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Oxygen could exist on Mars, researchers claim



A team of scientists from the California Institute of Technology (Caltech) and the Jet Propulsion Laboratory (JPL) has calculated that if there is liquid water on Mars, the planet could contain more oxygen than previously thought.

Model, published in Nature GeoScience could even theoretically exceed the levels needed to support simple aerobic life.

This theory contradicts what was previously thought about Mars as the presence of liquid water on the red planet is not given. Although there were such, researchers have long dismissed the idea that they could be enriched with oxygen, since the Martian atmosphere is about 160 times thinner than that of the Earth and is mainly carbon dioxide.

"Oxygen is an important component in determining the habitability of an environment, but it is relatively rare on Mars," said Woody Fischer, a professor of geobiology at Caltech and co-author of the findings.

"Nobody ever thought that the levels of dissolved oxygen for aerobic respiration could theoretically exist on Mars," adds Vlada Stamenković, lead author of the study.

In recent months, data from a European spacecraft have shown that liquid water could lie beneath a layer of ice at the Mars South Pole. It was also hypothesized that water could exist in salty subterranean pools since perchlorate salts were detected at various sites on Mars.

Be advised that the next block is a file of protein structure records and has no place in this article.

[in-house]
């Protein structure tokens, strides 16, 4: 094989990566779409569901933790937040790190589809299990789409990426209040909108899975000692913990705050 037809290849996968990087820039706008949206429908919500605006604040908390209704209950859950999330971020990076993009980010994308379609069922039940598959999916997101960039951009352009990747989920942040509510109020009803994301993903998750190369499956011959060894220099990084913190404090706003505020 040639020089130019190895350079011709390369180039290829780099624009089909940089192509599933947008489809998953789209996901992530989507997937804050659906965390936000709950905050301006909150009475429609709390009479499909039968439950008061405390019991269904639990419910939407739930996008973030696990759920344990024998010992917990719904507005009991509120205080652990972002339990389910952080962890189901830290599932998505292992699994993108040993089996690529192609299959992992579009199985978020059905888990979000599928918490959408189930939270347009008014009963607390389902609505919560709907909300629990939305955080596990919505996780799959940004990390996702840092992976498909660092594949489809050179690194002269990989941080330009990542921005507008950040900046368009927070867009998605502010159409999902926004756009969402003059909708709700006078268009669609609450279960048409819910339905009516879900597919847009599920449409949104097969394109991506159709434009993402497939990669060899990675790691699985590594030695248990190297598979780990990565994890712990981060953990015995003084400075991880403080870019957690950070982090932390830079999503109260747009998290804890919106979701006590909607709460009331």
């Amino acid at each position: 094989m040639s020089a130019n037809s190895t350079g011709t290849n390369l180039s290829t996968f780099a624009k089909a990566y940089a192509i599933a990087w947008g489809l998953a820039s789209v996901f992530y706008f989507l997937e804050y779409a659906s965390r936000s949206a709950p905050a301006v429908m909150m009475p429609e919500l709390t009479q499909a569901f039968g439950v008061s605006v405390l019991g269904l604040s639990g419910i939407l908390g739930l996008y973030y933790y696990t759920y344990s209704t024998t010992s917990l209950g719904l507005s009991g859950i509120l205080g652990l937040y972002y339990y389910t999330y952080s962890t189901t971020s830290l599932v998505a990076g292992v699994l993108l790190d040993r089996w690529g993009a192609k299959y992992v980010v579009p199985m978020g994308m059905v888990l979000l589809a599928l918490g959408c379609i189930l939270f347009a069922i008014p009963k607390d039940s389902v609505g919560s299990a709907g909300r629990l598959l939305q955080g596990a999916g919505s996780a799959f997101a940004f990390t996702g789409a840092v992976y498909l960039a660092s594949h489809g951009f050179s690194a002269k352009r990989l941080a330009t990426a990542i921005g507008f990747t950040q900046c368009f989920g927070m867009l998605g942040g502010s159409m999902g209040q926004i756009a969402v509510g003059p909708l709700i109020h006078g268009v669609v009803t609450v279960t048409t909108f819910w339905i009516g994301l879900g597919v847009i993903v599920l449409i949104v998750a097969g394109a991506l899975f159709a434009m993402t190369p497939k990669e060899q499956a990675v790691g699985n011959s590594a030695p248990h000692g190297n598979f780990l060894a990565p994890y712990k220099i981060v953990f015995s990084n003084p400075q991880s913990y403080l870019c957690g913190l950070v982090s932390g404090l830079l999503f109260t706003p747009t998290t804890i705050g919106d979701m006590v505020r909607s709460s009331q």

This is because salt lowers the freezing point of water, which means that water with perchlorate could potentially be in it. Stay liquid despite the freezing temperatures on Mars, where the summer nights at the equator are still down to -1

00 degrees Fahrenheit can sink.

This hypothetical saltwater has interested Fischer and Stamenković. Oxygen enters the water from the atmosphere and diffuses into the liquid to maintain a balance between the water and the air. If salty water were close enough to the surface of the Martian soil, it could effectively absorb oxygen from the thin atmosphere.

To find out how much oxygen could be absorbed, researchers developed a chemical model that describes how oxygen dissolves salt water at sub-freezing temperatures of water. Then they studied the global climate of Mars and how it has changed in the last 20 million years. During this time, the inclination of the planet's axis changed and changed the regional climate.

The solubility and climate models together allowed researchers to conclude which regions of Mars are capable of maintaining high oxygen solubilities, both today and in the geologically recent past of the planet.

The team found that at sufficiently low temperatures and at temperatures that are low enough, an unexpectedly high amount of oxygen might exist in the water – a value several orders of magnitude above the threshold that is currently available for water aerobic respiration in the oceans is needed.

They also found that the locations of these regions have shifted when the slope of the Martian axis has changed in the last 20 years, millions of years. During this time, the highest oxygen solubilities have occurred within the last five million years.

The results could inform future missions to Mars by getting rovers better looking for signs of past or present habitable environments, Stamenković added.

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